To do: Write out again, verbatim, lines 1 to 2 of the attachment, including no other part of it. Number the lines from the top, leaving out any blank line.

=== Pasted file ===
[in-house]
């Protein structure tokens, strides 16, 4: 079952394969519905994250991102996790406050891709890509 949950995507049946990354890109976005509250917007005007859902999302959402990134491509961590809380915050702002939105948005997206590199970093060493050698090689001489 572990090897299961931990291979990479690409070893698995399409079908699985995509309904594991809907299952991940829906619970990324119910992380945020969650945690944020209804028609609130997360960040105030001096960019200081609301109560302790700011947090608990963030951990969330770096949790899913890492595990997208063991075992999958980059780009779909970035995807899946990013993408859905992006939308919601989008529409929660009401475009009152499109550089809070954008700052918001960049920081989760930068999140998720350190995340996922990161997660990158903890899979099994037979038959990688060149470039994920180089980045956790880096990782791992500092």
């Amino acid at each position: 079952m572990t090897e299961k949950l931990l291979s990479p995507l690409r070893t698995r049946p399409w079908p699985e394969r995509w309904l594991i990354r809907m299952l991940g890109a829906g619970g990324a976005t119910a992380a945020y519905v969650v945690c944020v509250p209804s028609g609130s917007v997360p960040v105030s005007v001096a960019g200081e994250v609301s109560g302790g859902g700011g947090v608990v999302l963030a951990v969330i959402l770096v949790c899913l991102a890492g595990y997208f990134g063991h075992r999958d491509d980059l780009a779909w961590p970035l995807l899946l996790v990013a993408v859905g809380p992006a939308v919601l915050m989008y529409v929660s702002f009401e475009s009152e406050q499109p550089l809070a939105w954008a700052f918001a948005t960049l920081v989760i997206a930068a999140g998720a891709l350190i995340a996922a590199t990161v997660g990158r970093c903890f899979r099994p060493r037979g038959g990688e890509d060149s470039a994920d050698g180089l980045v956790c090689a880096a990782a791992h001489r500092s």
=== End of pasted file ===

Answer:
[in-house]
């Protein structure tokens, strides 16, 4: 079952394969519905994250991102996790406050891709890509 949950995507049946990354890109976005509250917007005007859902999302959402990134491509961590809380915050702002939105948005997206590199970093060493050698090689001489 572990090897299961931990291979990479690409070893698995399409079908699985995509309904594991809907299952991940829906619970990324119910992380945020969650945690944020209804028609609130997360960040105030001096960019200081609301109560302790700011947090608990963030951990969330770096949790899913890492595990997208063991075992999958980059780009779909970035995807899946990013993408859905992006939308919601989008529409929660009401475009009152499109550089809070954008700052918001960049920081989760930068999140998720350190995340996922990161997660990158903890899979099994037979038959990688060149470039994920180089980045956790880096990782791992500092």